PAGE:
Neil Canavan

November 15, 2011

November 15, 2011 (San Francisco, California) — A new treatment regimen with the low-molecular-weight heparin enoxaparin reduced the incidence of portal vein thrombosis (PVT), leading to fewer events of clinical decompensation and enhanced survival in patients with advanced cirrhosis, according to data presented here at The Liver Meeting 2011: American Association for the Study of Liver Diseases 62nd Annual Meeting.

"PVT occurs in up to 25% of patients with advanced cirrhosis," said Erica Villa, MD, from the University of Modena and Reggio Emilia in Italy. There are several clinical implications of PVT, including worsening of portal vein hypertension, onset of refractory ascites, increased occurrence of encephalopathy, and increased complications related to organ transplantation.

To address the issue of PVT, Dr. Villa and colleagues treated patients with advanced cirrhosis with enoxaparin 4000 IU/day subcutaneously for 1 year, followed by a second year of observation. Results from the treated group were compared with an untreated group of similar patients over the same time period.

"This study covers new ground," said Dr. Villa, "because anticoagulation therapy has never been prospectively tested for PVT prevention."

A total of 70 cirrhotic patients (Child-Pugh score of B7 to C10) were randomized in a 1:1 ratio to treatment with enoxaparin or placebo. To check for portal vein axis, patients were monitored for PVT every 3 months with ultrasound and every 6 months with computed tomography. PVT was considered relevant when it was complete or when it involved more than 50% of portal vein diameter and was symptomatic.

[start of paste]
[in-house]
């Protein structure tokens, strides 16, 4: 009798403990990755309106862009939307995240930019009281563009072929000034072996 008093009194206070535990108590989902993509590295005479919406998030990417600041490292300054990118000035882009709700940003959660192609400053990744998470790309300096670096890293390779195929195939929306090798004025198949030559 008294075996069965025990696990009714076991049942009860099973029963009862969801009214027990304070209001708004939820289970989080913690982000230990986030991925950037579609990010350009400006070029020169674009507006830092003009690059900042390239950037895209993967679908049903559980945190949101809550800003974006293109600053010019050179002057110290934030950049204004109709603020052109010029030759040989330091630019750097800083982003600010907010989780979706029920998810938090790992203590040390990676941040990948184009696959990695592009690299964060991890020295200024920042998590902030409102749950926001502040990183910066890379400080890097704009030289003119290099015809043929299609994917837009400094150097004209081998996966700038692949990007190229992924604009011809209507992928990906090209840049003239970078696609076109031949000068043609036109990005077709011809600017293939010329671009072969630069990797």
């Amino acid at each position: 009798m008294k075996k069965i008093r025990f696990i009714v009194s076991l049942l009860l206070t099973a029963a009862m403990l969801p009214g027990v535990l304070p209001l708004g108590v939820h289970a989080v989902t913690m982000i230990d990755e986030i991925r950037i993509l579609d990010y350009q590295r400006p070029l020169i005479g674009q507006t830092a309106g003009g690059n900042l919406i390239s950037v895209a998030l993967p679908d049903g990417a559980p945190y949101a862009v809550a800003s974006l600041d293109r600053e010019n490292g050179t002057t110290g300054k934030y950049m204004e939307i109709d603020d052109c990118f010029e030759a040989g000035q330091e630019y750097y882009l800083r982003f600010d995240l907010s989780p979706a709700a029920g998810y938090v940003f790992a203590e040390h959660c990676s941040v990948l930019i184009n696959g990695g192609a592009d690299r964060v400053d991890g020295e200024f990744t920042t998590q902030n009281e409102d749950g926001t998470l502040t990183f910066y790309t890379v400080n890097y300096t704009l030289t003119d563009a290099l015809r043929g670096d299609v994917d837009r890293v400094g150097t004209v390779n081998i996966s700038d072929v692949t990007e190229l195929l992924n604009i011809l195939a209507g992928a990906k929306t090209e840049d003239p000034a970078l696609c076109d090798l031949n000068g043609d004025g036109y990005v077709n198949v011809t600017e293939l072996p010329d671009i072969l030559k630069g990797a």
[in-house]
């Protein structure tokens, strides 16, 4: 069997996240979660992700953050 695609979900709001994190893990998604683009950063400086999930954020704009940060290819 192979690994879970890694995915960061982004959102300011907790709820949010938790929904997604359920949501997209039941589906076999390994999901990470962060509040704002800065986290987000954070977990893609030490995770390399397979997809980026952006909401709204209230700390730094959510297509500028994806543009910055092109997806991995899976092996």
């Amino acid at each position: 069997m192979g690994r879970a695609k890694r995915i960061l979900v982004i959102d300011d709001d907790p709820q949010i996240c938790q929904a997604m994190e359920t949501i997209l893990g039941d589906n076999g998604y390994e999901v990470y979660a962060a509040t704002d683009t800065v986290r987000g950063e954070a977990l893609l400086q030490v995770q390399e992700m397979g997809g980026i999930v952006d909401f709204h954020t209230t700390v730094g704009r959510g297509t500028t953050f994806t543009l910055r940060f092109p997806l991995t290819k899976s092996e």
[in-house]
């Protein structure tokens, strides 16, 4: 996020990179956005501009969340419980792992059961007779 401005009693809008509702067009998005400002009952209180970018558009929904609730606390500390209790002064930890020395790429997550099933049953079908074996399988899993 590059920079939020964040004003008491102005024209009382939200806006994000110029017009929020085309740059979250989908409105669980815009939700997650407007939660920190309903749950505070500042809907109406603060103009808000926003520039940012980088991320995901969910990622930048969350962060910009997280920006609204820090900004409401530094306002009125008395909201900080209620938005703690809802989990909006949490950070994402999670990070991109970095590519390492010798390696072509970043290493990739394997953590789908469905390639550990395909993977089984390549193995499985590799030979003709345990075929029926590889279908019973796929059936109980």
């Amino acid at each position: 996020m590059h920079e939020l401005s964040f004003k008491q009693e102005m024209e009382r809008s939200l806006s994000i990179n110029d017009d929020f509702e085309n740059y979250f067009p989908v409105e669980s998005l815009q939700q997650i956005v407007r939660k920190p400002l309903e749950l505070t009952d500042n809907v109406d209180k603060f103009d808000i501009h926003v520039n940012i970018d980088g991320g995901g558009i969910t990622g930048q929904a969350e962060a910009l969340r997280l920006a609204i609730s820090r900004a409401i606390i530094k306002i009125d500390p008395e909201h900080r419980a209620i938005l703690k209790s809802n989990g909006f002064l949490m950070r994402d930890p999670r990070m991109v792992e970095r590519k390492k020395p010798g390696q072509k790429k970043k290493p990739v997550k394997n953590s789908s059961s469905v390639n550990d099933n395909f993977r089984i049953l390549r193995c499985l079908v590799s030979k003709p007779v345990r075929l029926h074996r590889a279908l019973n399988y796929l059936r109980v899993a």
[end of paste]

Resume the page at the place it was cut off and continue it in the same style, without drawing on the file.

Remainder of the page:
The study population was 50% male and a mix of cirrhotic patients with hepatitis B virus, hepatitis C virus, or alcoholic liver disease plus HCV plus nonalcoholic steatohepatitis, with a median MELD score of 13. Median age was 57 years. Patients had to be free of ascites at the time of enrollment.

At 24 months, there was a significant improvement in outcomes with enoxaparin. After 1 year of treatment, there were 6 PVT events in the placebo group (n = 36) and no events in the enoxaparin group. At the 2-year time point, there were 4 more PVT events in the placebo group and 3 events in the enoxaparin group.

"The probability of PVT was significantly higher in the untreated cases," said Dr. Villa.

"Most interesting was the occurrence of decompensation," she said. There was a significant difference in the enoxaparin group both after 1 year of treatment and at the 2-year follow-up.

There were 22 events at 1 year and 48 more at 2 years in the placebo group, compared with 4 events at 1 year and 11 events at 2 years in the enoxaparin group (P = .014). "This translates into a probability of developing decompensation of 25% at 1 year with no treatment, compared with 10% for enoxaparin, and at 2 years, 48% compared with 24% — again favoring enoxaparin," said Dr. Villa.

Not surprisingly, this reduction in events led to a significant improvement in overall survival in the enoxaparin group (P = .02), although causes of death were similar between groups. The most frequent causes of death were sepsis and liver failure. There were 4 cases of hepatocellular carcinoma reported — 3 in the enoxaparin group and 1 in the placebo group.

There were no bleeding events related to active treatment. One patient in the enoxaparin group discontinued treatment because of asymptomatic thrombocytopenia.

Results Impressive — So Far

"Patients with liver disease have low platelet counts, so they're at a high risk of bleeding already because of esophageal varicies," said transplant hepatologist Pratima Sharma, MD, from the University of Michigan in Ann Arbor. "It's that risk of bleeding that I think outweighs [the benefits of] this approach, but this is something new, and they didn't seem to see any higher risk of bleeding in their enoxaparin-treated group."

Still, for a number of reasons, Dr. Sharma doesn't think these data should guide a change in practice — not yet. "The definitions of decompensation were not very clear, and most of the patients had a Child score of 7 (30 of 34), which means someone without ascites and hepatic encephalopathy." Validation of the approach should include a broader range of patients with cirrhosis.

Dr. Villa and Dr. Sharma have disclosed no relevant financial relationships.

The Liver Meeting 2011: American Association for the Study of Liver Diseases (AASLD) 62nd Annual Meeting: Abstract 120. Presented November 7, 2011.

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